January is winding to a close with its traditional “start with fireworks, end with a cold so deep that you wish you were dead” progression. And with the end of the month comes one thing: the end of resolutions. Empty treadmills at the gym, unused bundles of kale sitting next to a dust-covered blender, desk chairs unwarmed by the buttocks of wannabe writers who swore that this year, the year of our internet overlord 2015, was the year they were going to really start to write.
I’d say it’s sad, but it’s not, really. If someone doesn’t have the minerals to stick with it for a month, then they clearly don’t want to write. They want to have written. And god help the editor who may one day have to deal with their meandering mess of a manuscript.
Resolutions end because the magic of the new year has worn off. Midnight struck, Cinderella, and all the glitter and glamour has gone, leaving only the work behind. This is, as they say in sports, gut check time. Do you have the intestinal fortitude to continue?
Luckily for you, there are ways to prolong the magic just a little. Until you find your own magic in the work, that is. And the sooner you do that, the better.
In the meantime, the following can help you stay on the path of the writer:
1. Make friends with other writers. Find a writing group, reach out online, make Twitter friends, whatever. Find other writers to talk about writing with, and soon the group instinct will take over. You don’t want to be the only one not writing, do you?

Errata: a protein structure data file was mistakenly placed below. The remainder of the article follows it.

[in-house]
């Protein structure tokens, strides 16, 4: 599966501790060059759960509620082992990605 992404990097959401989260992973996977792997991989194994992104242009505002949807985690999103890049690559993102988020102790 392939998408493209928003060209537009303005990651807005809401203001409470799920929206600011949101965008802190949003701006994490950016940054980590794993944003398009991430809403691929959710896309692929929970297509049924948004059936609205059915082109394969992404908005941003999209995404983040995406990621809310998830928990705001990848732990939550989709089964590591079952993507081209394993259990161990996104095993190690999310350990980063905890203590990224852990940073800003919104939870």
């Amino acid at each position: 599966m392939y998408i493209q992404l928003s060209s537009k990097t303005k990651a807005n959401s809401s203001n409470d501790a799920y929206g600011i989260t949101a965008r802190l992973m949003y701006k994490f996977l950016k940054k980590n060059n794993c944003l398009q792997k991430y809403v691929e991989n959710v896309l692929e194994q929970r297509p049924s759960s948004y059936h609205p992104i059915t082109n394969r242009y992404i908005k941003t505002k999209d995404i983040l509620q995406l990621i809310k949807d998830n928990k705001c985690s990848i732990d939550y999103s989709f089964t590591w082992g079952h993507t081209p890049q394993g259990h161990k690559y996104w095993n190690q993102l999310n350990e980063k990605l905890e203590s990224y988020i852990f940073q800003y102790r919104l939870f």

2. Worry less about sucking. Just write something that really moves you. Who gives a damn if it’s good at first? You can always edit that shit later. Just work on something that makes you not want to leave the keyboard. Being good comes with practice.
3. Read the right amount of advice. As my father is fond of saying, opinions are like assholes: everyone’s got one and they’re usually full of shit. Stick writing advice in that column as well. Read only what resonates with you. Don’t read the blogs that made you afraid, or make you worry. Pick a couple of good books on writing that work for you, find the occasional blog or online community, and let the rest of the no doubt well-intentioned but often contradictory advice go hang.
Don’t let your resolutions go the way of the kale wilting in thousands of crisper drawers around the continent. Keep at it, and soon it will become your new normal.